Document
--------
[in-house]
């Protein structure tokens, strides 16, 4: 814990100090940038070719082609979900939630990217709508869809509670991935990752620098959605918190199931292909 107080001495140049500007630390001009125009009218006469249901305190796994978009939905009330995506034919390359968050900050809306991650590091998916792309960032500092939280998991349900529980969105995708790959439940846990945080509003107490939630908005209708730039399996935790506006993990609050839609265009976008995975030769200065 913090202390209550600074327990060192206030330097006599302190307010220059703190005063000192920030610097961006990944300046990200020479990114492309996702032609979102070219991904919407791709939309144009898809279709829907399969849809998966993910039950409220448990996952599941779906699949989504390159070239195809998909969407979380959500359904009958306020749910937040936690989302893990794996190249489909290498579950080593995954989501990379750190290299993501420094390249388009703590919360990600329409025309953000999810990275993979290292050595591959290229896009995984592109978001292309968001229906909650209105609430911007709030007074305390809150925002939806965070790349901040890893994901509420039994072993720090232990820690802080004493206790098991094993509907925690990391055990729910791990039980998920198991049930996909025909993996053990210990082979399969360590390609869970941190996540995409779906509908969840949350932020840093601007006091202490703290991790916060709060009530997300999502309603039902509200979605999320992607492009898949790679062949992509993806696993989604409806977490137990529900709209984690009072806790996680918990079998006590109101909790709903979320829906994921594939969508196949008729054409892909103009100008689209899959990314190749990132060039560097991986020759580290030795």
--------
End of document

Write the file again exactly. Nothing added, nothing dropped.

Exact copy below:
[in-house]
């Protein structure tokens, strides 16, 4: 814990100090940038070719082609979900939630990217709508869809509670991935990752620098959605918190199931292909 107080001495140049500007630390001009125009009218006469249901305190796994978009939905009330995506034919390359968050900050809306991650590091998916792309960032500092939280998991349900529980969105995708790959439940846990945080509003107490939630908005209708730039399996935790506006993990609050839609265009976008995975030769200065 913090202390209550600074327990060192206030330097006599302190307010220059703190005063000192920030610097961006990944300046990200020479990114492309996702032609979102070219991904919407791709939309144009898809279709829907399969849809998966993910039950409220448990996952599941779906699949989504390159070239195809998909969407979380959500359904009958306020749910937040936690989302893990794996190249489909290498579950080593995954989501990379750190290299993501420094390249388009703590919360990600329409025309953000999810990275993979290292050595591959290229896009995984592109978001292309968001229906909650209105609430911007709030007074305390809150925002939806965070790349901040890893994901509420039994072993720090232990820690802080004493206790098991094993509907925690990391055990729910791990039980998920198991049930996909025909993996053990210990082979399969360590390609869970941190996540995409779906509908969840949350932020840093601007006091202490703290991790916060709060009530997300999502309603039902509200979605999320992607492009898949790679062949992509993806696993989604409806977490137990529900709209984690009072806790996680918990079998006590109101909790709903979320829906994921594939969508196949008729054409892909103009100008689209899959990314190749990132060039560097991986020759580290030795």